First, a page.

The Shale Rebound
Geology Helps Shale Boom Anew in Texas Basin

Don’t look now, but there’s a shale rebound underway, and it’s being powered by Texas’s Permian Basin. The U.S. has added 482,000 barrels of oil per day since mid-October, an increase of more than 5 percent that’s been driven in large part by burgeoning output out of that west Texas shale formation. This resurgence can partly be put down to an uptick in oil prices, itself a result of the recent petrostate production cut that’s helped add more than $10 to the price of a barrel of oil. But, as the New York Times reports, the real driver behind the Permian’s prowess lies in its geology (or, more accurately, its stratigraphy):

“The Permian Basin has now become the crown jewel of the world’s oil and gas industry,” said Scott Sheffield, the executive chairman of Pioneer Natural Resources, a large producer in the area.

[T]he Permian received new life about a decade ago when drillers began experimenting with hydraulic fracturing to blast through shale fields that course through the region. Exploration by Pioneer Natural Resources and a few other companies found multiple layers of shale — six to eight oil-rich zones, one on top of the other, like a layer cake — that offer companies the opportunity to drill through multiple reservoirs on the same real estate.

The geological virtues of the Permian, along with an existing robust array of pipelines, have made the basin the cheapest to develop of any shale oil field in the country. The break-even price for the best acreage in the basin is as low as $40 a barrel, where in most other shale fields the break-even price can be $10 to $20 higher. With acreage prices for oil properties multiplying by 10 times or more since 2012, oil executives are starting to talk of “Permania.”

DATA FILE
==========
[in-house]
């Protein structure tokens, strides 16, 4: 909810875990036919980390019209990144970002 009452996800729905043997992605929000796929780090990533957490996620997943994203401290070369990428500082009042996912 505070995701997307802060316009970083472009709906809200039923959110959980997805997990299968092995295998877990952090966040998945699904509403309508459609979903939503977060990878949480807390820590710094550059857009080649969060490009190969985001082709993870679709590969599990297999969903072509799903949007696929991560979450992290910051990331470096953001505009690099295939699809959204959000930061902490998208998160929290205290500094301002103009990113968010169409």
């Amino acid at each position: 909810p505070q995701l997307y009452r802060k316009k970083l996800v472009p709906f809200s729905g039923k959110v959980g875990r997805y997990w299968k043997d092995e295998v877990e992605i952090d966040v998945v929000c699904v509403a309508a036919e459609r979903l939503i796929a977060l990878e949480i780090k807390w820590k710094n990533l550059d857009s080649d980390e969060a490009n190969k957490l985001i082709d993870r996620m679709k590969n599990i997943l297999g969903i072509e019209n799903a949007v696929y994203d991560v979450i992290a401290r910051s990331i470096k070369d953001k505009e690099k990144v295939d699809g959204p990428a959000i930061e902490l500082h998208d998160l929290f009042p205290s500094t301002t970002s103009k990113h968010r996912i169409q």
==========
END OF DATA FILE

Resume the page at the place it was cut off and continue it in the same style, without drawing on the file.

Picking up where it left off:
Geology is one of the (many) reasons American shale producers have enjoyed such wild success over the past decade while their counterparts abroad have struggled to get any sort of commercial production off the ground. Tectonic movement often “crunches” rock layers into uneven, tangled messes, which can be problematic for drillers looking to hit a specific layer to extract hydrocarbons. Here in the continental United States, our rock layers are relatively evenly layered, so much so that they have even been compared to a wedding cake. That makes it much easier for producers to drill the horizontal wells into productive zones, frack the shale rock, and then extract the oil and gas trapped within.

But in the Permian’s case, multiple shale layers are stacked on top of one another, which makes rigs plumbing plays in the region that much more productive. That in turn has helped to bring down the region’s breakeven costs well below current prices, which helps explain why west Texas is leading the shale rebound.

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